Posts tagged ‘loss’

January 15, 2016

The bright side of endings

Thought of the moment, courtesy of Marilyn Monroe:

Sometimes good things fall apart so better things can fall together.

This is a perspective on change and endings that we often don’t think about. The end of something “good” really might be the start of something so much better.

❤

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November 30, 2013

Book Recommendation – “Finding Jim” by Susan Oakey-Baker

On April 30, 1999, Susan Oakey-Baker lost her mountaineer husband, Jim Haberl, to an avalanche on Mount Ultima Thule, Alaska. Finding Jim is Oakey-Baker’s incredibly candid story of her journey through the grief that followed. Oakey-Baker hides nothing about the intensity of her struggles to make sense of the tragedy and “do well” in the aftermath. Her writing is honest, unapologetic and deeply poignant, the emotions sometimes so raw and present that they seem to well up from within your own body. If you have ever “lost” a loved one (in any sense of the word), this book will speak to aspects of your experience. Oakey-Baker has bravely put herself “out there” in a way most people don’t, and the result is an intensely beautiful testament to both the messy complexity of human feeling, and the resilience within each of us to finally accept and move on.

Cover image of the book "Finding Jim" by Susan Oakey-Baker

“Finding Jim” by Susan Oakey-Baker

September 10, 2013

Make mud pies with the people you love while you still can

Have you told your loved ones that you care lately? Have you hugged your mother, your brother, your father, your partner, your kids? We sometimes forget that the time we have with the loved ones in our lives is a precious gift, a limited-time arrangement only, and that the days, hours, minutes and seconds could elapse suddenly, much sooner than we think.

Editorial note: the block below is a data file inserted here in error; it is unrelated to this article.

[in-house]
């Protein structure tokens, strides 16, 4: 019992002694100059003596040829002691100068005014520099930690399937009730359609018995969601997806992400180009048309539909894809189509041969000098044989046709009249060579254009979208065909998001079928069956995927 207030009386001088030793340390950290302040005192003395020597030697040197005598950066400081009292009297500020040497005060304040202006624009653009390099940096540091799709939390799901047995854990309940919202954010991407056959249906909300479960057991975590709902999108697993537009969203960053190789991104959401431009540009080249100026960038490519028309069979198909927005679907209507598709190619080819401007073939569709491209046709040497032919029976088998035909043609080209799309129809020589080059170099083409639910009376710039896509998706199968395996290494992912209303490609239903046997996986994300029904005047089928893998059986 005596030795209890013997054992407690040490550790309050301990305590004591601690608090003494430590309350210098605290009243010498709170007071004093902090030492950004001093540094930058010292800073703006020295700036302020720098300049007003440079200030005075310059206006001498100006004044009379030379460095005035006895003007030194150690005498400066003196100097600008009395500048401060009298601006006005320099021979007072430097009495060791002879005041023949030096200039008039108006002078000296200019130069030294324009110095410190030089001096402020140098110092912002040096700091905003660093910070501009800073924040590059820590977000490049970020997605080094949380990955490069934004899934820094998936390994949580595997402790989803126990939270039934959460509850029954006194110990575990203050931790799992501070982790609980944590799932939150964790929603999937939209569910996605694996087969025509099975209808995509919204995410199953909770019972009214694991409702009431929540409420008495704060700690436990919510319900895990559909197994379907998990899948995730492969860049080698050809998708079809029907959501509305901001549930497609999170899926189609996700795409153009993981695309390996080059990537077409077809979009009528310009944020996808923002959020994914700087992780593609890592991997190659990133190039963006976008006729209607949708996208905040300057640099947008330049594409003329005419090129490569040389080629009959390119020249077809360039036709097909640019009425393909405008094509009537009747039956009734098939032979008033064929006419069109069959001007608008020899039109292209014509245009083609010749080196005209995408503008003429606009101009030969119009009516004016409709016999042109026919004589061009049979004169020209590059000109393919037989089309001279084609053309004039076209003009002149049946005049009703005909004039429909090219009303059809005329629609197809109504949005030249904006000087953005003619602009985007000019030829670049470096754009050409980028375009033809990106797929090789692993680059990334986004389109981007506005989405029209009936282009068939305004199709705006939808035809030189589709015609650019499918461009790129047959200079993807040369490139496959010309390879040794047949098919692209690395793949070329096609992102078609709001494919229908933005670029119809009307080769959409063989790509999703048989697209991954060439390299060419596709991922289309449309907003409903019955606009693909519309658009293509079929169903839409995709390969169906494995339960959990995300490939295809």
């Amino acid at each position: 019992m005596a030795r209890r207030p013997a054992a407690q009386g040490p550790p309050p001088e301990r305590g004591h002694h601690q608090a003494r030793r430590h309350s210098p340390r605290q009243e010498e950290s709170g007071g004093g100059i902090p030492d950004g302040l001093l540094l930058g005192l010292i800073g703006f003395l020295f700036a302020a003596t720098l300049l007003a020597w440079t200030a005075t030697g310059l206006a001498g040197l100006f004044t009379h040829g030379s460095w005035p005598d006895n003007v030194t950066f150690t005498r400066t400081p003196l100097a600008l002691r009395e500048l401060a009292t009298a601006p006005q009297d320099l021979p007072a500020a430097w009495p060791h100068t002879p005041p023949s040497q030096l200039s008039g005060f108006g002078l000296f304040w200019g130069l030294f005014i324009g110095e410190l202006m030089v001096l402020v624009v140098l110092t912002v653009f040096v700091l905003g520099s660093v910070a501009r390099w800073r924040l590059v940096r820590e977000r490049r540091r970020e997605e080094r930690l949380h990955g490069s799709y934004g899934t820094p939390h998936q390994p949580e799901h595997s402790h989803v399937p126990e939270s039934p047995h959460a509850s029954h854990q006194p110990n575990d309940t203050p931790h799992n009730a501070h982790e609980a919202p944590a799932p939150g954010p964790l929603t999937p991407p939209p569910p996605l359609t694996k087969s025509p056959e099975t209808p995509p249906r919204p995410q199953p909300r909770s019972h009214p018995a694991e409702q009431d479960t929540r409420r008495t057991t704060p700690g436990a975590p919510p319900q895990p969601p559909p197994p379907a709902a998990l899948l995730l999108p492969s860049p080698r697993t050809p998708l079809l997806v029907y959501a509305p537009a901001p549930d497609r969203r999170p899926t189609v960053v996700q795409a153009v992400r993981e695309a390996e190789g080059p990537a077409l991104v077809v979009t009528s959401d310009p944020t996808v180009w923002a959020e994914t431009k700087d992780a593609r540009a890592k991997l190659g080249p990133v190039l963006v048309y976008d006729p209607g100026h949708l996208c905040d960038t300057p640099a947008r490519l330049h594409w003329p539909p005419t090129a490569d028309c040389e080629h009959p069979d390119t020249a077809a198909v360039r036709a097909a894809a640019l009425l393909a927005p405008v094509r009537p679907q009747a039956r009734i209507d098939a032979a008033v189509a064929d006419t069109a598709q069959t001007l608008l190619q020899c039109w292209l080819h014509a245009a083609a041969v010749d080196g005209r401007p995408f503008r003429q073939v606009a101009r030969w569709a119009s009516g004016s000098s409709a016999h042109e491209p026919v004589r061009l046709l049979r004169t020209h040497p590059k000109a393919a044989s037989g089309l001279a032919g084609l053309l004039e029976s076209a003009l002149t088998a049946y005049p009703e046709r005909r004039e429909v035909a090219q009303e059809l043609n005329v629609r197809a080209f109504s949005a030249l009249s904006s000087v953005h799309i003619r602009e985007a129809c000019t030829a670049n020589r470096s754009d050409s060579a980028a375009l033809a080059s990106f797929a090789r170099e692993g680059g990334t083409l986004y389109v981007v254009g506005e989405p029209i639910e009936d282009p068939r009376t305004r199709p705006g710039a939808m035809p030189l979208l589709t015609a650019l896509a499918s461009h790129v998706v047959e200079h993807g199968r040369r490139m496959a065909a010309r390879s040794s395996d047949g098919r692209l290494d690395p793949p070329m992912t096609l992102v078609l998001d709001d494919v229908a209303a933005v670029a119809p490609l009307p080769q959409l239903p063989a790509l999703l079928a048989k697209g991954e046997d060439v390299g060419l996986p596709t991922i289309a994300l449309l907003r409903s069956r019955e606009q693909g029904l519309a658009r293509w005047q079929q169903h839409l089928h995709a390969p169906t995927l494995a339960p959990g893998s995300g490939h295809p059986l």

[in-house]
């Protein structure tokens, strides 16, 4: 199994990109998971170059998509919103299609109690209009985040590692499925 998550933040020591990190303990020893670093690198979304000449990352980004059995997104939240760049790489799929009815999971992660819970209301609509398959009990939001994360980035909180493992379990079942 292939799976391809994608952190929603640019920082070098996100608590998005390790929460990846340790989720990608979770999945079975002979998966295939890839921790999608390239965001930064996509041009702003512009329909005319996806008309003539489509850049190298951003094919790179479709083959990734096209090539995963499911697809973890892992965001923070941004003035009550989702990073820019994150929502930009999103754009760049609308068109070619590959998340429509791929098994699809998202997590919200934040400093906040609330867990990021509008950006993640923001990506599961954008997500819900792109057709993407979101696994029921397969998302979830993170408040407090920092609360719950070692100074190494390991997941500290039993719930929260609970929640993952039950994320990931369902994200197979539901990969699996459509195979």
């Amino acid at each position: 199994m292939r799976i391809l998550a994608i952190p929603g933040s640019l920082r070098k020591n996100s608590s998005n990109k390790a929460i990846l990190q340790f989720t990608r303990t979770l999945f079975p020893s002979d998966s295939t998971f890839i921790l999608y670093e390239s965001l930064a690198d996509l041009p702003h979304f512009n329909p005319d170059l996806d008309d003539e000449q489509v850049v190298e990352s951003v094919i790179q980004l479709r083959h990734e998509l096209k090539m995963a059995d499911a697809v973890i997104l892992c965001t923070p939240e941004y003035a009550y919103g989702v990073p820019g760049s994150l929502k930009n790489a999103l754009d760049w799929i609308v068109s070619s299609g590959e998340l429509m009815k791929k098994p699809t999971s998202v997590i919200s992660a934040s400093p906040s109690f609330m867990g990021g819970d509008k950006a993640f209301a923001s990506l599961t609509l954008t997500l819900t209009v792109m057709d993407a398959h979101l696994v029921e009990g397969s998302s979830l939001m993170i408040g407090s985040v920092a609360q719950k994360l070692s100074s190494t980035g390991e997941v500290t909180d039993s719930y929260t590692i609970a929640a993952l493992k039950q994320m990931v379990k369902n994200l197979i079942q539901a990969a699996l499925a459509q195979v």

Writer Stephen Hume’s essay “The Gift” really hits this idea at heart. In the essay, Hume describes how he nearly lost his three-year-old daughter to a drowning incident on the beach near their home in coastal British Columbia. She was playing by the water; he looked away for a moment to talk to a friend. Had he not turned back around when he did — and seen his daughter’s tiny hand extend up from a swirl in the ocean — he would have lost her. Later that night, as the intensity of the experience sank in, Hume remembered how only a few days earlier he had gotten angry with his daughter because she had swamped her gumboots in a puddle and stuffed “mud pies” in her jacket pocket.

Writes Hume:

We spend so much of our lives on cruise control, sweeping along in the comfortable bubble of our assumptions. . . . We assume we’ll see our friends again, that wives and husbands and kids will come home as they always do. And so we indulge ourselves in the petty tyrannies of parenthood and marriage, the nagging and squabbling over trivia, the evaded visits, the family bickering and the occasional grumpiness that comes of relationships we take for granted. . . .

We can’t — and shouldn’t — live our lives in constant fear of the worst that can happen. But we should switch off the cruise control and live each day as though the ones we most love will not be with us for another.

So hug a loved one today. Call a family member and say that you care. Or kneel in the yard and make mud pies with your daughter. You never know, says Hume, when the bridge between you and that person will be replaced by an abyss.

(Stephen Hume’s essay “The Gift” appears in his 2010 anthology A Walk with the Rainy Sisters: In Praise of British Columbia’s Places.)

August 2, 2013